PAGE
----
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L’Italiana In Algeri at Thames Tunnel Shaft packs a decent punch

L'Italiana in Algeri (The Italian girl in Algiers)
L’Italiana in Algeri (The Italian girl in Algiers)
Image courtesy of Richard Lakos

Pop-Up Opera was formed by Clementine Lovell in 2011. Realising that opera was generally viewed as a somewhat high-brow form of entertainment, she created the light-hearted touring company in an attempt to broaden its reach and general appeal without compromising the quality of the music.

By this criteria, L’Italiana In Algeri is a resounding success. The story has been transposed from Algiers to a casino in Las Vegas called, unsurprisingly, The Algiers. The owner of the casino, the sleazy Mustafa, is becoming bored with his aging wife, Elvira, and resolves to marry her off to his employee, Lindoro.

This leaves a vacancy for a top showgirl which Isabella, Lindoro’s childhood sweetheart, is determined to fill – but what is her secret agenda? There is no point in attempting to explain the plot any further, since in true operatic tradition it begins implausibly and becomes ever more lunatic as the action progresses. Suffice it to say that it is jam packed with action, comedy and resounding tunes and the cast all appear to be having a marvellous time. The plot-line differs slightly from Rossini’s original story, but the new version is so entertaining that I dare say he would approve.

There is no need to worry about the linguistic barrier; the programme helpfully contains a little Italian-English glossary and Harry Percival’s silent-movie style captions projected on the wall pithily, if laconically, summarise the key points of the plot.

The set is simple and spartan, as befits a performance taking place in the bowels of a tunnel shaft. A couple of clothing rails serve for costume changes and also provide handy hiding places. Spinning roulette wheels and important documents are projected onto the concrete wall at the back. The action takes place in front of, between and around the audience, which occasionally involves some neck-craning as we attempt to see what is happening behind us and keep an eye on the captions on the wall at the same time, but which serves to make the experience feel immersive and immediate. The atmosphere is warm and informal, but there is no denying the quality of the performances.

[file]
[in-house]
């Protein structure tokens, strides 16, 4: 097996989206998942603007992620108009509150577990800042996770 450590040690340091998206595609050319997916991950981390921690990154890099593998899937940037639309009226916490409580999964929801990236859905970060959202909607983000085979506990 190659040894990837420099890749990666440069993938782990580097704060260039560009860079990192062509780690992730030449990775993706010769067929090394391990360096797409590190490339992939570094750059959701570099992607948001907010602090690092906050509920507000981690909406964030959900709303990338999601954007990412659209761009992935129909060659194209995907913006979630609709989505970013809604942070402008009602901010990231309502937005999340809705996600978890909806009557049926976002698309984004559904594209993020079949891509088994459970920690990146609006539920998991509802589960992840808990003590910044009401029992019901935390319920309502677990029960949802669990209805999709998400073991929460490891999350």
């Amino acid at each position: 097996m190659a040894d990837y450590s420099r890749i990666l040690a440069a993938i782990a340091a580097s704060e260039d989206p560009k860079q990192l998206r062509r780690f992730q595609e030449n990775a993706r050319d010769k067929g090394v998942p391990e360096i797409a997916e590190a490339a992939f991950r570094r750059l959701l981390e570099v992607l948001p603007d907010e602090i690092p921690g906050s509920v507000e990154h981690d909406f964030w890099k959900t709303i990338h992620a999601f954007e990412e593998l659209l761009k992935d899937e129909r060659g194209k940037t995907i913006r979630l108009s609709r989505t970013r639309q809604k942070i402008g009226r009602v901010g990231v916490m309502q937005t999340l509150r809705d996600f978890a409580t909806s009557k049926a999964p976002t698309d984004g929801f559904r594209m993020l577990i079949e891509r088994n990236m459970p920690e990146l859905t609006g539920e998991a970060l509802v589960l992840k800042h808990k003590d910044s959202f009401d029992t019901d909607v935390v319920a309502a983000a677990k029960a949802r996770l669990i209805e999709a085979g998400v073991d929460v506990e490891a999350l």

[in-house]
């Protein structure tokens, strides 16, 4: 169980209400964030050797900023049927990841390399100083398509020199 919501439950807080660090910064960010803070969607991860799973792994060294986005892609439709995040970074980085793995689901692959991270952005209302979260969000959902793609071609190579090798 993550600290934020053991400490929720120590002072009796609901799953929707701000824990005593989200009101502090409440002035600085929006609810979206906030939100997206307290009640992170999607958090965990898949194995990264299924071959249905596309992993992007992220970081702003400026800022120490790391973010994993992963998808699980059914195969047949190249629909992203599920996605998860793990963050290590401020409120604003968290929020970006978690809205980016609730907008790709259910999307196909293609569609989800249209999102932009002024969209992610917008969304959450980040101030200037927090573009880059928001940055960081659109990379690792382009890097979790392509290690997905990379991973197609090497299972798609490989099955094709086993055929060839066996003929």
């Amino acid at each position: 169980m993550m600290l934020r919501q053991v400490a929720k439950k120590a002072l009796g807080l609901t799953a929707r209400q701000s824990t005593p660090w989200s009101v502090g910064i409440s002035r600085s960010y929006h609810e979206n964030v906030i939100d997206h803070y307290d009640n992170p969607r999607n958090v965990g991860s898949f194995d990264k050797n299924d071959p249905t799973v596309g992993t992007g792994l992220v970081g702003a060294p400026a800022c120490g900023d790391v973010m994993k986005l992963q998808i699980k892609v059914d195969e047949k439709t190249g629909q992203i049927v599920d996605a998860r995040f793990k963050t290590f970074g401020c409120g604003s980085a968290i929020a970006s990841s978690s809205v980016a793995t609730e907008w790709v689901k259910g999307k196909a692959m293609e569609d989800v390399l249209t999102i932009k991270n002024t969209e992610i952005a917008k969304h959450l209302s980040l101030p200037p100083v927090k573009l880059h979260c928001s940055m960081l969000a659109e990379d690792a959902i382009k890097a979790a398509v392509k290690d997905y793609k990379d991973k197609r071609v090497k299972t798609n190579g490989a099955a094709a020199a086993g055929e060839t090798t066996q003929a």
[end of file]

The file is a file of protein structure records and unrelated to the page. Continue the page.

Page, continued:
The cast performs in rotation; on the night that I attended both Helen Stanley and Oliver Brignall gave stand-out performances, but the calibre overall was simply excellent. Musical Director Berrack Dyer achieved marvellous things considering the limited resources available; we were neither deafened nor straining to hear and there was a surprising richness to the music, considering it was provided entirely by a keyboard.

For those who are already opera aficionados, Pop-Up Opera provides a refreshingly original and unpretentious experience. For those who are dipping their toes into the world of opera for the first time, this is an easy, fun and unintimidating introduction. This may be Opera-Lite, but it still packs a decent punch.

5 Star Rating

Review by Genni Trickett

Stage Director James Hurley
Musical Director Berrak Dyer
Producers Clementine Lovell & Fiona Johnston
Captions Harry Percival

Mustafa Bruno Loxton
Isabella Helen Stanley
Lindoro Oliver Brignall
Elvira Catrin Woodruff
Zulma Amy J Payne
Taddeo Oskar McCarthy
Pianist Berrak Dyer

Wednesday 17th June 2015


  • Genni Trickett

    Genni is one of the senior reviewers for LondonTheatre1.com, contributing regularly with reviews for London and regional shows. Genni has been passionate about theatre from an early age, performing in various productions throughout school and university. She is currently an enthusiastic member of an amateur dramatic society in South West London. Her favourite thing about living in London is the breath-taking variety of shows and theatrical talent. https://www.facebook.com/genevieve.trickett

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